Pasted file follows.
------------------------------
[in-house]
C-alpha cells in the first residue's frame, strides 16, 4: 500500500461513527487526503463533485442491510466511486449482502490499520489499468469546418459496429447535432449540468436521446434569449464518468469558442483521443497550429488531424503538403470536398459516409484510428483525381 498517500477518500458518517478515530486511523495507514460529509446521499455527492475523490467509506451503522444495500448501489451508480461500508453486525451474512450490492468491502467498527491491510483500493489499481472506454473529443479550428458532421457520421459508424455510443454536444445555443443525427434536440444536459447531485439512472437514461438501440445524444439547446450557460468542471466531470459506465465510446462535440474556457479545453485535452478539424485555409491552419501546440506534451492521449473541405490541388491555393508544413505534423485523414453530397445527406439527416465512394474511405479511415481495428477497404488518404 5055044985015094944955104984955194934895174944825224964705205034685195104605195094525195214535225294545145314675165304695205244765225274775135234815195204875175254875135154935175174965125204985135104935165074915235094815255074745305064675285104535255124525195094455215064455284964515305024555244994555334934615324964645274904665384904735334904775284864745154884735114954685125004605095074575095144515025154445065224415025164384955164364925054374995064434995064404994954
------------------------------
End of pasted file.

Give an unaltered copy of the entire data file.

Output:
[in-house]
C-alpha cells in the first residue's frame, strides 16, 4: 500500500461513527487526503463533485442491510466511486449482502490499520489499468469546418459496429447535432449540468436521446434569449464518468469558442483521443497550429488531424503538403470536398459516409484510428483525381 498517500477518500458518517478515530486511523495507514460529509446521499455527492475523490467509506451503522444495500448501489451508480461500508453486525451474512450490492468491502467498527491491510483500493489499481472506454473529443479550428458532421457520421459508424455510443454536444445555443443525427434536440444536459447531485439512472437514461438501440445524444439547446450557460468542471466531470459506465465510446462535440474556457479545453485535452478539424485555409491552419501546440506534451492521449473541405490541388491555393508544413505534423485523414453530397445527406439527416465512394474511405479511415481495428477497404488518404 5055044985015094944955104984955194934895174944825224964705205034685195104605195094525195214535225294545145314675165304695205244765225274775135234815195204875175254875135154935175174965125204985135104935165074915235094815255074745305064675285104535255124525195094455215064455284964515305024555244994555334934615324964645274904665384904735334904775284864745154884735114954685125004605095074575095144515025154445065224415025164384955164364925054374995064434995064404994954